By Elizabeth Wong, Associate Director
The Sex Workers Art Show (SWAS), which caused quite a commotion at the College of William and Mary and Virginia Commonwealth University in recent years, is now causing a stir in the General Assembly. Delegate Brenda Pogge aims to ensure that the SWAS and other purportedly “obscene” performances aren’t allowed on Virginia campuses again.
(By the way, the SWAS, which tells the behind the scenes story of the individuals involved in the sex industry, is not obscene, even by the most puritanical of standards. It’s the subject matter that makes legislators and college administrators nervous.)
Under current Virginia law, libraries, museums, theaters and institutions of higher education that are supported by public dollars are exempt from Virginia’s obscenity statute. This is a pretty standard practice since anything that has any artistic, scientific or socially redeeming value cannot, by definition, be obscene. HB 1296, however, would require that the governing bodies of the state’s public universities and colleges give permission before allowing the use of their facilities or funds for anything they deem to be obscene.
Attending a college or university is often the first time young adults are living on their own, making their own decisions and having to be truly responsible for their actions. College is often the place for students to explore new experiences, hear different points of view, and challenge their own beliefs. Why not allow students to learn from their experiences and make up their own minds about what constitutes obscenity?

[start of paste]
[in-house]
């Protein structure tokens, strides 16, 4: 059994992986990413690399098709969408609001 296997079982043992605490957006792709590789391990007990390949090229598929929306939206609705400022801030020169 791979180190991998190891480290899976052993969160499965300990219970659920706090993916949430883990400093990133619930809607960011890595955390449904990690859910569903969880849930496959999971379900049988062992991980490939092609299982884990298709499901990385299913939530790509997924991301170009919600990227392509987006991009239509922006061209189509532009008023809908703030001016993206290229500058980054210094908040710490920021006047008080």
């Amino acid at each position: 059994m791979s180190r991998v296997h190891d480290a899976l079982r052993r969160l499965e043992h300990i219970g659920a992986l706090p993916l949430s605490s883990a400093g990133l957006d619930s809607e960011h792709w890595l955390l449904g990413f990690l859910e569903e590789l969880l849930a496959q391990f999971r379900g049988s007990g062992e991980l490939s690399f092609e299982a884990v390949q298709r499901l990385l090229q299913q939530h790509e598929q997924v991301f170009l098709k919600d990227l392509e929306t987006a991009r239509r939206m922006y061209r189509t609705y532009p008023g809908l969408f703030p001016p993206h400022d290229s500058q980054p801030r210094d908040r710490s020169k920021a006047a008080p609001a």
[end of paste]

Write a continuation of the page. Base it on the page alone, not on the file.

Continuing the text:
Under this legislation, students who are showing paintings, putting on performances, or publishing poetry that is sexually explicit in any way—like simple nudity?—will be compelled to go to the board of visitors to make sure they are not violating the law. I can’t imagine a more effective way of limiting creativity and stifling student expression.
Not only is this an issue of censorship for students, but if passed, the law also turns university governing boards into Big Brother and gives them a whole new – and potentially burdensome – function of having to review everything from library books to theater performances before they are allowed on campuses. At the very least, that’s a waste of their time.
Rather than impose an outright prohibition on controversial materials and risk infringements on the First Amendment, wouldn’t it be wiser to use the opportunities afforded by the Sex Workers Art Show and similar kinds of artistic expression as teaching moments for students? After all, these are institutions of higher learning, aren’t they?
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